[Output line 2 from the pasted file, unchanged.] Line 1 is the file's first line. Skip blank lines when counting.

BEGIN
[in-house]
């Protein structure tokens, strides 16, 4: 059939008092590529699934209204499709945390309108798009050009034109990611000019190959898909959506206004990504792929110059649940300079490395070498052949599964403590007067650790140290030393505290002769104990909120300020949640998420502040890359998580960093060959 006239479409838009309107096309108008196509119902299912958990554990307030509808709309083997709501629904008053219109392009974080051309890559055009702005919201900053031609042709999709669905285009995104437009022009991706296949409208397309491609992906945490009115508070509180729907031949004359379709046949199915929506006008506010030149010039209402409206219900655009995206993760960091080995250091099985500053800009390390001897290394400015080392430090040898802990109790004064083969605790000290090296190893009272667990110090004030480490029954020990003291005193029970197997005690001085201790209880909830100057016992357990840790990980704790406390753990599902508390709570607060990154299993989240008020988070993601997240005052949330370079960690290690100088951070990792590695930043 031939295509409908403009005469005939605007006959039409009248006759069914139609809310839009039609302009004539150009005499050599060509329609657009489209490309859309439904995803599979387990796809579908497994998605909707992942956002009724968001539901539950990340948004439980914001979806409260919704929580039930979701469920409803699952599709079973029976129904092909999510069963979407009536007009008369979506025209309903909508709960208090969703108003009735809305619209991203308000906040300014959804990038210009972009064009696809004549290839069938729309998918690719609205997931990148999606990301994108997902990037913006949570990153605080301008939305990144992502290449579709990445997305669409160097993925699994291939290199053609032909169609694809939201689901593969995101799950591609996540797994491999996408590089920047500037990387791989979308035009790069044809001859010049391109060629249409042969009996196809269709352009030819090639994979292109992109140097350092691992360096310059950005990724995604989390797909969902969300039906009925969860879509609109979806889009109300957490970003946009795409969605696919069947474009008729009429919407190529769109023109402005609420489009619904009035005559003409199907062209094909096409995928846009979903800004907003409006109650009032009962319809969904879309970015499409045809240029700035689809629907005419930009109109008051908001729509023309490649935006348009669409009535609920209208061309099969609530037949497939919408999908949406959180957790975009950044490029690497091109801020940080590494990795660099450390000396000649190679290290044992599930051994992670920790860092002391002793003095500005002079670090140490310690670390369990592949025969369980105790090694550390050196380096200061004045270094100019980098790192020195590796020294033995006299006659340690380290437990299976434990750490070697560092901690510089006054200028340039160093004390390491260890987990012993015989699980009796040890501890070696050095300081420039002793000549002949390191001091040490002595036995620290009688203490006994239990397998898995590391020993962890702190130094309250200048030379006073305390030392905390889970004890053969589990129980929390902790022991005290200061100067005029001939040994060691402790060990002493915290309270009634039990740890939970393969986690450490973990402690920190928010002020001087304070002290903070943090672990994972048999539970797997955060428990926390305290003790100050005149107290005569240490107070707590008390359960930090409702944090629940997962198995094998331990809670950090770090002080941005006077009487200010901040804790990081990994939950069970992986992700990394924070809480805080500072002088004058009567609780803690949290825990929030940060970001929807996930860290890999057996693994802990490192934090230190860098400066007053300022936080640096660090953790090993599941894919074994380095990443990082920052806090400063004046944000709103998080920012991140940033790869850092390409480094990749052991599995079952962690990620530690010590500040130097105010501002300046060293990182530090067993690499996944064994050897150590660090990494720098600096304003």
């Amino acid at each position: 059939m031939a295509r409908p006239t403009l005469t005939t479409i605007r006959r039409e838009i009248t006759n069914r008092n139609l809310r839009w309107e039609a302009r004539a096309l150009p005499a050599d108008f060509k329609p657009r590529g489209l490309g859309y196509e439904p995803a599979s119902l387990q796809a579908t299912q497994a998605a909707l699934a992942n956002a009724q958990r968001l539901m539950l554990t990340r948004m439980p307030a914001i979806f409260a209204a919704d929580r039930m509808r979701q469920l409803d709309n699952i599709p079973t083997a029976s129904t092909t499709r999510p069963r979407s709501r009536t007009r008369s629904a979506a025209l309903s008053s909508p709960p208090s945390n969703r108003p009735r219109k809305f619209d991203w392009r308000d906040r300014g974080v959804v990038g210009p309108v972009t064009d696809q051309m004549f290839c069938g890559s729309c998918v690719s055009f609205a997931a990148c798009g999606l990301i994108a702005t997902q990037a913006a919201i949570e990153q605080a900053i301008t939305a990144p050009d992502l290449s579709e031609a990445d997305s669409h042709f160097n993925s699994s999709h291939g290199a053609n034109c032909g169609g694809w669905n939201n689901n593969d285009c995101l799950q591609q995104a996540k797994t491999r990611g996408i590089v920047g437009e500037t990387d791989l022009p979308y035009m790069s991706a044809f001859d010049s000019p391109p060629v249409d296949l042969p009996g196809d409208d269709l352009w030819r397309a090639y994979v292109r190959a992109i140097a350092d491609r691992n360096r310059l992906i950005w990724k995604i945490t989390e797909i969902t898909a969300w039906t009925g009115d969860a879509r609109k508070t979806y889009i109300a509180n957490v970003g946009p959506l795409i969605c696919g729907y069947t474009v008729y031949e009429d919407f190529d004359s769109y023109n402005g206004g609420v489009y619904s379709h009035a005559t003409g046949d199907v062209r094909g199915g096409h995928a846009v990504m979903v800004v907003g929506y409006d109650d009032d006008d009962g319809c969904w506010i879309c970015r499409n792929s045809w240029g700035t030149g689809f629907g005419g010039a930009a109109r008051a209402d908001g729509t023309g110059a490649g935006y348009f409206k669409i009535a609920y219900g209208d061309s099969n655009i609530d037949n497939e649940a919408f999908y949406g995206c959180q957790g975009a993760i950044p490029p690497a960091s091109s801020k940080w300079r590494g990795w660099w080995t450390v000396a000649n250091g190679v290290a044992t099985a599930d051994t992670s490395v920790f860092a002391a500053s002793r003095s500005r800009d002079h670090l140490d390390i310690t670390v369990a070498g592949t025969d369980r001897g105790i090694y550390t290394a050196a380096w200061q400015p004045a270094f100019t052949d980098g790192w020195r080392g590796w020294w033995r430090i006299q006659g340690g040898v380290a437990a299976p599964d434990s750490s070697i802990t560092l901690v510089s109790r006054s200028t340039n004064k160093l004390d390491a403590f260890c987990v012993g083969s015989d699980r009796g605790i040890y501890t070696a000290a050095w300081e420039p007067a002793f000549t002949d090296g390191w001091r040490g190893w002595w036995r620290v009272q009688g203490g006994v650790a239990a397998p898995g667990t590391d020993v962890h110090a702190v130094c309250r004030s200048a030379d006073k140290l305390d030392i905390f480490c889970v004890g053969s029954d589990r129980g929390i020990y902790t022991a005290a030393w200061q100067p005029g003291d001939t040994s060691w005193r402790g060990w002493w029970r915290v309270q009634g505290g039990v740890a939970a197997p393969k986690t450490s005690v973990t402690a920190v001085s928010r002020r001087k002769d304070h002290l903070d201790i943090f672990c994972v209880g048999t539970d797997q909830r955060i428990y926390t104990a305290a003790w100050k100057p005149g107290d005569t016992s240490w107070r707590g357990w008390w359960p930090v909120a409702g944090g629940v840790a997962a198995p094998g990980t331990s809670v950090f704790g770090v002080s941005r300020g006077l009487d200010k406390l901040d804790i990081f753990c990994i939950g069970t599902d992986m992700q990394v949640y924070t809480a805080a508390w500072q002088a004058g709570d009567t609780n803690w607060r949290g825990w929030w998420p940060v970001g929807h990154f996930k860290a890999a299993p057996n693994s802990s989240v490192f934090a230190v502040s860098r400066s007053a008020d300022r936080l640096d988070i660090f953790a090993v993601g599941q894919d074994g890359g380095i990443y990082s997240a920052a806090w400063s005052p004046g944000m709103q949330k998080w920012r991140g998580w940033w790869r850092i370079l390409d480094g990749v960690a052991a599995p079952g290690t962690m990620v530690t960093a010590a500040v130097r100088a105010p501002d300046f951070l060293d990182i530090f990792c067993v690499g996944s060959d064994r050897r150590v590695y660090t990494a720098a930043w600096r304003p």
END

């Protein structure tokens, strides 16, 4: 059939008092590529699934209204499709945390309108798009050009034109990611000019190959898909959506206004990504792929110059649940300079490395070498052949599964403590007067650790140290030393505290002769104990909120300020949640998420502040890359998580960093060959 006239479409838009309107096309108008196509119902299912958990554990307030509808709309083997709501629904008053219109392009974080051309890559055009702005919201900053031609042709999709669905285009995104437009022009991706296949409208397309491609992906945490009115508070509180729907031949004359379709046949199915929506006008506010030149010039209402409206219900655009995206993760960091080995250091099985500053800009390390001897290394400015080392430090040898802990109790004064083969605790000290090296190893009272667990110090004030480490029954020990003291005193029970197997005690001085201790209880909830100057016992357990840790990980704790406390753990599902508390709570607060990154299993989240008020988070993601997240005052949330370079960690290690100088951070990792590695930043 031939295509409908403009005469005939605007006959039409009248006759069914139609809310839009039609302009004539150009005499050599060509329609657009489209490309859309439904995803599979387990796809579908497994998605909707992942956002009724968001539901539950990340948004439980914001979806409260919704929580039930979701469920409803699952599709079973029976129904092909999510069963979407009536007009008369979506025209309903909508709960208090969703108003009735809305619209991203308000906040300014959804990038210009972009064009696809004549290839069938729309998918690719609205997931990148999606990301994108997902990037913006949570990153605080301008939305990144992502290449579709990445997305669409160097993925699994291939290199053609032909169609694809939201689901593969995101799950591609996540797994491999996408590089920047500037990387791989979308035009790069044809001859010049391109060629249409042969009996196809269709352009030819090639994979292109992109140097350092691992360096310059950005990724995604989390797909969902969300039906009925969860879509609109979806889009109300957490970003946009795409969605696919069947474009008729009429919407190529769109023109402005609420489009619904009035005559003409199907062209094909096409995928846009979903800004907003409006109650009032009962319809969904879309970015499409045809240029700035689809629907005419930009109109008051908001729509023309490649935006348009669409009535609920209208061309099969609530037949497939919408999908949406959180957790975009950044490029690497091109801020940080590494990795660099450390000396000649190679290290044992599930051994992670920790860092002391002793003095500005002079670090140490310690670390369990592949025969369980105790090694550390050196380096200061004045270094100019980098790192020195590796020294033995006299006659340690380290437990299976434990750490070697560092901690510089006054200028340039160093004390390491260890987990012993015989699980009796040890501890070696050095300081420039002793000549002949390191001091040490002595036995620290009688203490006994239990397998898995590391020993962890702190130094309250200048030379006073305390030392905390889970004890053969589990129980929390902790022991005290200061100067005029001939040994060691402790060990002493915290309270009634039990740890939970393969986690450490973990402690920190928010002020001087304070002290903070943090672990994972048999539970797997955060428990926390305290003790100050005149107290005569240490107070707590008390359960930090409702944090629940997962198995094998331990809670950090770090002080941005006077009487200010901040804790990081990994939950069970992986992700990394924070809480805080500072002088004058009567609780803690949290825990929030940060970001929807996930860290890999057996693994802990490192934090230190860098400066007053300022936080640096660090953790090993599941894919074994380095990443990082920052806090400063004046944000709103998080920012991140940033790869850092390409480094990749052991599995079952962690990620530690010590500040130097105010501002300046060293990182530090067993690499996944064994050897150590660090990494720098600096304003």